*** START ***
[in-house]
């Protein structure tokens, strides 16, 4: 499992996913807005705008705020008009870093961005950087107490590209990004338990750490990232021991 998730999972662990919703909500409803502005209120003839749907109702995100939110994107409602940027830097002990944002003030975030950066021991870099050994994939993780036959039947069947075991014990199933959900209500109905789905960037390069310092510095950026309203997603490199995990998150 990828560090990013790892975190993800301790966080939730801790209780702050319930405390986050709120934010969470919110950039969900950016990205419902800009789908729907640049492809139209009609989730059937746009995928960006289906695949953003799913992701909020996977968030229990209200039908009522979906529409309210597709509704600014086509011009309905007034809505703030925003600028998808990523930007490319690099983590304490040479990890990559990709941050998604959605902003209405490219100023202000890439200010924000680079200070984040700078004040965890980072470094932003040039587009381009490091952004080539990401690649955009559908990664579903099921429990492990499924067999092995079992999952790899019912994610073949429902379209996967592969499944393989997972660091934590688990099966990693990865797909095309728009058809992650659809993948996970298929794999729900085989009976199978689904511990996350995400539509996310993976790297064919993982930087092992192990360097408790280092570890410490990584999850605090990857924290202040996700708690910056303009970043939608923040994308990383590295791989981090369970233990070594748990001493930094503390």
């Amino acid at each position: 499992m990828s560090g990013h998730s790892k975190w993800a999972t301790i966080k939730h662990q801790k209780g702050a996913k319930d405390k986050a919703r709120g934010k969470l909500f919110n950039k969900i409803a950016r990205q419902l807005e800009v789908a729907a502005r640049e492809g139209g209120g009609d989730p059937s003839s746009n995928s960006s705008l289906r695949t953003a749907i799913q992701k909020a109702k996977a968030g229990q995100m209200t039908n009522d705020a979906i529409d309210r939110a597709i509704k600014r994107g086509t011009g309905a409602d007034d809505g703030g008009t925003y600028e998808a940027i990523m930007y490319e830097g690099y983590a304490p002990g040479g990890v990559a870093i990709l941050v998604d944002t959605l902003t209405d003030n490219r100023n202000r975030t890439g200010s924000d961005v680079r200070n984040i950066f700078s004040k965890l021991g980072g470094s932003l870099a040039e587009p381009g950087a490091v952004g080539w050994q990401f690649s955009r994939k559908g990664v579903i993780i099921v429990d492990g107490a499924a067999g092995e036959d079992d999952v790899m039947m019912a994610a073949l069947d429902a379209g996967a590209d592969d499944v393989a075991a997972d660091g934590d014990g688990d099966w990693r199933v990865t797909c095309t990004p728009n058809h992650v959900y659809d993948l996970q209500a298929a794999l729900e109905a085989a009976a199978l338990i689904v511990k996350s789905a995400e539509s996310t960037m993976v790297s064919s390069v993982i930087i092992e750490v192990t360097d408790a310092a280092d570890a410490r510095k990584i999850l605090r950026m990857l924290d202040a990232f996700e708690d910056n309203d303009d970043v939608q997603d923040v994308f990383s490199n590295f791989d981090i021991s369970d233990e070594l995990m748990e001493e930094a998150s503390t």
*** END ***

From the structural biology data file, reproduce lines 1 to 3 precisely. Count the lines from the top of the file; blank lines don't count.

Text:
[in-house]
């Protein structure tokens, strides 16, 4: 499992996913807005705008705020008009870093961005950087107490590209990004338990750490990232021991 998730999972662990919703909500409803502005209120003839749907109702995100939110994107409602940027830097002990944002003030975030950066021991870099050994994939993780036959039947069947075991014990199933959900209500109905789905960037390069310092510095950026309203997603490199995990998150 990828560090990013790892975190993800301790966080939730801790209780702050319930405390986050709120934010969470919110950039969900950016990205419902800009789908729907640049492809139209009609989730059937746009995928960006289906695949953003799913992701909020996977968030229990209200039908009522979906529409309210597709509704600014086509011009309905007034809505703030925003600028998808990523930007490319690099983590304490040479990890990559990709941050998604959605902003209405490219100023202000890439200010924000680079200070984040700078004040965890980072470094932003040039587009381009490091952004080539990401690649955009559908990664579903099921429990492990499924067999092995079992999952790899019912994610073949429902379209996967592969499944393989997972660091934590688990099966990693990865797909095309728009058809992650659809993948996970298929794999729900085989009976199978689904511990996350995400539509996310993976790297064919993982930087092992192990360097408790280092570890410490990584999850605090990857924290202040996700708690910056303009970043939608923040994308990383590295791989981090369970233990070594748990001493930094503390």
């Amino acid at each position: 499992m990828s560090g990013h998730s790892k975190w993800a999972t301790i966080k939730h662990q801790k209780g702050a996913k319930d405390k986050a919703r709120g934010k969470l909500f919110n950039k969900i409803a950016r990205q419902l807005e800009v789908a729907a502005r640049e492809g139209g209120g009609d989730p059937s003839s746009n995928s960006s705008l289906r695949t953003a749907i799913q992701k909020a109702k996977a968030g229990q995100m209200t039908n009522d705020a979906i529409d309210r939110a597709i509704k600014r994107g086509t011009g309905a409602d007034d809505g703030g008009t925003y600028e998808a940027i990523m930007y490319e830097g690099y983590a304490p002990g040479g990890v990559a870093i990709l941050v998604d944002t959605l902003t209405d003030n490219r100023n202000r975030t890439g200010s924000d961005v680079r200070n984040i950066f700078s004040k965890l021991g980072g470094s932003l870099a040039e587009p381009g950087a490091v952004g080539w050994q990401f690649s955009r994939k559908g990664v579903i993780i099921v429990d492990g107490a499924a067999g092995e036959d079992d999952v790899m039947m019912a994610a073949l069947d429902a379209g996967a590209d592969d499944v393989a075991a997972d660091g934590d014990g688990d099966w990693r199933v990865t797909c095309t990004p728009n058809h992650v959900y659809d993948l996970q209500a298929a794999l729900e109905a085989a009976a199978l338990i689904v511990k996350s789905a995400e539509s996310t960037m993976v790297s064919s390069v993982i930087i092992e750490v192990t360097d408790a310092a280092d570890a410490r510095k990584i999850l605090r950026m990857l924290d202040a990232f996700e708690d910056n309203d303009d970043v939608q997603d923040v994308f990383s490199n590295f791989d981090i021991s369970d233990e070594l995990m748990e001493e930094a998150s503390t």